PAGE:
O’Quinn’s example appreciated

The Eastern Maumee Bay Community already has one lineman in the NFL — Curtice native Michael Deiter (Genoa/Wisconsin), a 25-year-old, 6-foot-6, 315-pound center and guard for the Miami Dolphins.

Could University of Cincinnati’s 6-4, 305-pound starting junior offensive lineman Dylan O’Quinn (Lake), who plays left guard and right tackle, be next? 

O’Quinn started every game this season, helping lead the No. 4 Bearcats to a 13-1 season, American Athletic Conference championship and the NCAA playoff semifinals, where they lost to No. 1 Alabama.

Current Lake coach Josh Andrews says O’Quinn has set an excellent example. O’Quinn, a first team All-AAC selection, has made 20 career starts.

“He played when (Mark) Emans was the head coach, but I was on that staff.  Dylan at one point played quarterback for us (until his sophomore year) and finished up at tight end.  

“The reason I bring that up is because it took a transitional mindset to take on playing on the offensive line at the Division I level. His efforts and growth were phenomenal. Everyone from Lake couldn’t be prouder of him,” Andrews continued.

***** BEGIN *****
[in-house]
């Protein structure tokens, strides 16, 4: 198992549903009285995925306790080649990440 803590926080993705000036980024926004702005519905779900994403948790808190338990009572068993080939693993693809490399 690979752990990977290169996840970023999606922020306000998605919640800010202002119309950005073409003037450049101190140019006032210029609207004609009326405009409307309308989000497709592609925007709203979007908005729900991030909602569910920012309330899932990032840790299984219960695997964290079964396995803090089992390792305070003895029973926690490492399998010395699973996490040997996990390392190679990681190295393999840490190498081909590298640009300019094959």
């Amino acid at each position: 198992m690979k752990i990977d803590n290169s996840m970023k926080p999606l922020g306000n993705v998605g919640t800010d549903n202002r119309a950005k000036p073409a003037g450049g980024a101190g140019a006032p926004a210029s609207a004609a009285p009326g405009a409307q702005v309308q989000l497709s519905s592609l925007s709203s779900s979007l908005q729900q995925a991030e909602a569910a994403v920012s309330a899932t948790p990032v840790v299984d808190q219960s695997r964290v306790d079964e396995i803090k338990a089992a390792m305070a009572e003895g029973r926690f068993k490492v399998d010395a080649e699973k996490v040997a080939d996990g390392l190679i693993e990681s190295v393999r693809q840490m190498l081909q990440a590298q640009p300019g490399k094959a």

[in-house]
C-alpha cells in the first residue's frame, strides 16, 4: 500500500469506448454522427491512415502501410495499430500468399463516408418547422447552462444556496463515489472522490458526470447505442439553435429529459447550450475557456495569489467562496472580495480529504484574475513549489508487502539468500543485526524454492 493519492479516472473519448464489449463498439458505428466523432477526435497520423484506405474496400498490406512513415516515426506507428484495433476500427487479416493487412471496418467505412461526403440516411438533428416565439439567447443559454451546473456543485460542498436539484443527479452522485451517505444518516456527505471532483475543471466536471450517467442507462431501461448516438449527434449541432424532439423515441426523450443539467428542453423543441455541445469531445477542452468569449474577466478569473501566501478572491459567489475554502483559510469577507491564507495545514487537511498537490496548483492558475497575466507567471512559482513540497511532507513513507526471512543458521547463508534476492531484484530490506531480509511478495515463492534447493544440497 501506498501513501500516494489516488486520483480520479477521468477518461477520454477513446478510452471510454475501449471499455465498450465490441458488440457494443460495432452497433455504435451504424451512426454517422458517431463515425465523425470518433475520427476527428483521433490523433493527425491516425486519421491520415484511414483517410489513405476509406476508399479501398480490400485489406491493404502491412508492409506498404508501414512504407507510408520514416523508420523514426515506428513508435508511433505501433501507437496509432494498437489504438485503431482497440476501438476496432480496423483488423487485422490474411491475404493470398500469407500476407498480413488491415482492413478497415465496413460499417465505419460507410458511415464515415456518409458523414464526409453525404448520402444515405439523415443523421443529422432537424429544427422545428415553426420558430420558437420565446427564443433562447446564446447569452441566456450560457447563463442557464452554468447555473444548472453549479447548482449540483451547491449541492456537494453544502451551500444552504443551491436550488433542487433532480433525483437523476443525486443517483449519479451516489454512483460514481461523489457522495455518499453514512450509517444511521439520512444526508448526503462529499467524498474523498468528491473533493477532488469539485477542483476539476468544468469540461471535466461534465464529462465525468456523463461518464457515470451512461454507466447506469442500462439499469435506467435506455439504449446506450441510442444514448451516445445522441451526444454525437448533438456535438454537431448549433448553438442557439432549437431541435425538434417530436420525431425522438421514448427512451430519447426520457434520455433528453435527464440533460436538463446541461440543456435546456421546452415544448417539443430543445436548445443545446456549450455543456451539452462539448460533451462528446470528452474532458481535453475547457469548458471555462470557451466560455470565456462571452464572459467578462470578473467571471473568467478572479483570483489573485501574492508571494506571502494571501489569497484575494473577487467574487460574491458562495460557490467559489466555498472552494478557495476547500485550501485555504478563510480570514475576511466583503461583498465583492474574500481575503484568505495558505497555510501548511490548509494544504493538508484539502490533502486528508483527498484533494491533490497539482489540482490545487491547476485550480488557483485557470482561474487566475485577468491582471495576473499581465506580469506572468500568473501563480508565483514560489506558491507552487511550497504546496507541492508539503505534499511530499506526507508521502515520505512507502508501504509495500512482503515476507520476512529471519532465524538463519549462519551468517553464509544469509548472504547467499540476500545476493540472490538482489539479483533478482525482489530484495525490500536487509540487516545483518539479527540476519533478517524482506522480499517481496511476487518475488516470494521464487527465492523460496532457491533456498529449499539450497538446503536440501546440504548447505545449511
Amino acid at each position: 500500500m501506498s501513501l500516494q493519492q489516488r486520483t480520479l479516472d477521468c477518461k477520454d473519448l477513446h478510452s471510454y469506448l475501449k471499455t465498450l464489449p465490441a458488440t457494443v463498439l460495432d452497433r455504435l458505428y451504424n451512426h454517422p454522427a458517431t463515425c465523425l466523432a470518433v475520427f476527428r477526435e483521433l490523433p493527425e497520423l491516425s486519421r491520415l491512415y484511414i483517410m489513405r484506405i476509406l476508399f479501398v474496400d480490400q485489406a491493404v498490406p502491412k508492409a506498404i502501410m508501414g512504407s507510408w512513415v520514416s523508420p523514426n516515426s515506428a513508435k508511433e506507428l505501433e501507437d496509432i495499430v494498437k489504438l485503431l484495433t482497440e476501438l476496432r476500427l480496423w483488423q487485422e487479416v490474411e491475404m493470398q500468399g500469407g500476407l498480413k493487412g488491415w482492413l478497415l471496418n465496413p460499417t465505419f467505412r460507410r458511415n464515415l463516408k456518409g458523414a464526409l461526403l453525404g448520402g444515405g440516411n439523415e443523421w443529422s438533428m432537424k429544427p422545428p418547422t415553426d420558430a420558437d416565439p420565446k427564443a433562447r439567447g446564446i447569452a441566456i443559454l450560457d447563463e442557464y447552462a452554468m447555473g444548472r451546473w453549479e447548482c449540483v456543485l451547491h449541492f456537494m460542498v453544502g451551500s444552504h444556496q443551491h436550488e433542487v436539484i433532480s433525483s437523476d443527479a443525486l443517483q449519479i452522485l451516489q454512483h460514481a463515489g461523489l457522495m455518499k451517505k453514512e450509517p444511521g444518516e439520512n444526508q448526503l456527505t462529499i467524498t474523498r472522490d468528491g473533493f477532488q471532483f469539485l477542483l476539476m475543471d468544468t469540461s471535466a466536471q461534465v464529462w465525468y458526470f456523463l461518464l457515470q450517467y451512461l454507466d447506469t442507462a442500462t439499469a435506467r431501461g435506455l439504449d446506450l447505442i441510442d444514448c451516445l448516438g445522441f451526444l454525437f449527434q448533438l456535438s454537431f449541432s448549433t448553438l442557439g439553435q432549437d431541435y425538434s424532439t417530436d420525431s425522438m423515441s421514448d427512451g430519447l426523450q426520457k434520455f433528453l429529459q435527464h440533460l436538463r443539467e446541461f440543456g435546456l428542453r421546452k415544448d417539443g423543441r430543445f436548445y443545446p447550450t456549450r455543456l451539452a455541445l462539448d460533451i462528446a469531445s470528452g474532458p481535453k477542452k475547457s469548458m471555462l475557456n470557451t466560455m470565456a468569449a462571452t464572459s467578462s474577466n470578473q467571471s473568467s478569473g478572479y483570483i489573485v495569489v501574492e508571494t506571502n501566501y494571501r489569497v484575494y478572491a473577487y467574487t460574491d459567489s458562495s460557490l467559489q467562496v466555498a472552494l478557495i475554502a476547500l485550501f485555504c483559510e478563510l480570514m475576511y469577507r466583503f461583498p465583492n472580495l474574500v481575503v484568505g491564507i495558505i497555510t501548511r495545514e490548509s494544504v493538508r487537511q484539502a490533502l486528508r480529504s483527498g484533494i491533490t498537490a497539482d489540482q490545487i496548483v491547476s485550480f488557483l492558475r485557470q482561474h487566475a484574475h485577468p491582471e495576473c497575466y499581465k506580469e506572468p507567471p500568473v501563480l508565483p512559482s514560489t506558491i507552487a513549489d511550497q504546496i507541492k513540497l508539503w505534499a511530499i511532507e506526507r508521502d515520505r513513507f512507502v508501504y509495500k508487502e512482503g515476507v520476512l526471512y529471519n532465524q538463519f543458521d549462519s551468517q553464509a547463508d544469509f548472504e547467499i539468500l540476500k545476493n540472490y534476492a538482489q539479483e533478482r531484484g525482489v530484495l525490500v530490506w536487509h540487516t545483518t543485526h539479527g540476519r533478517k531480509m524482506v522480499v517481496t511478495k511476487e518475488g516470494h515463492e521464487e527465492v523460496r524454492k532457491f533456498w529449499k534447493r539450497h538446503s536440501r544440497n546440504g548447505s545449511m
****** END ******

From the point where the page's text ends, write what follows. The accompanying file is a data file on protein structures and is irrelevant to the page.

“I tweeted to Dylan after the game saying, ‘I’m proud of the accomplishments and, man, you have become Dylan. Thank you for being a great representative of Lake. Your family and friends couldn’t be prouder of you. Thank you for being a football player and a man young kids and players can look up to.”

After graduating from Lake, O’Quinn was ranked as one of the top 70 players in Ohio by 247Sports.com. He was named Ohio Prep Sportswriters Association third team Division V All-Ohio, first team All Northwest District and second team All-Northern Buckeye Conference.

O’Quinn chose UC over offers from Western Michigan, Toledo, Eastern Michigan and Indiana State. He is proud to be among a large contingent of Ohio football players on Cincinnati’s roster.

“For sure,” O’Quinn said. “I think before (Cincinnati coach Luke) Fickell got here there were only 13 guys on the team from Ohio and now I think there are about 50. It’s cool because we all grew up playing each other in high school and formed bonds over the years.”

O’Quinn, who played defensive end and tight end in high school, was not just originally recruited as an offensive lineman.

“It started in a grey area when I got recruited because they didn’t really tell me, but I knew going into it, based on getting recruited for tackle at other schools, that I was going to be a tackle or on the offensive line in college,” O’Quinn said.


‘Wear people out’

 Cincinnati’s offense was ranked 10th in the nation in scoring, so O’Quinn knew how important the offensive line’s role was in getting points on the board.

“I think any good offense starts with the offensive line. It starts with us attacking people up front. Our motto this year is just, ‘Wear people out and once you get to the second half, the defense starts to tap out.’”

O’Quinn said the offensive line had a simple mentality — to push their opponents into submission.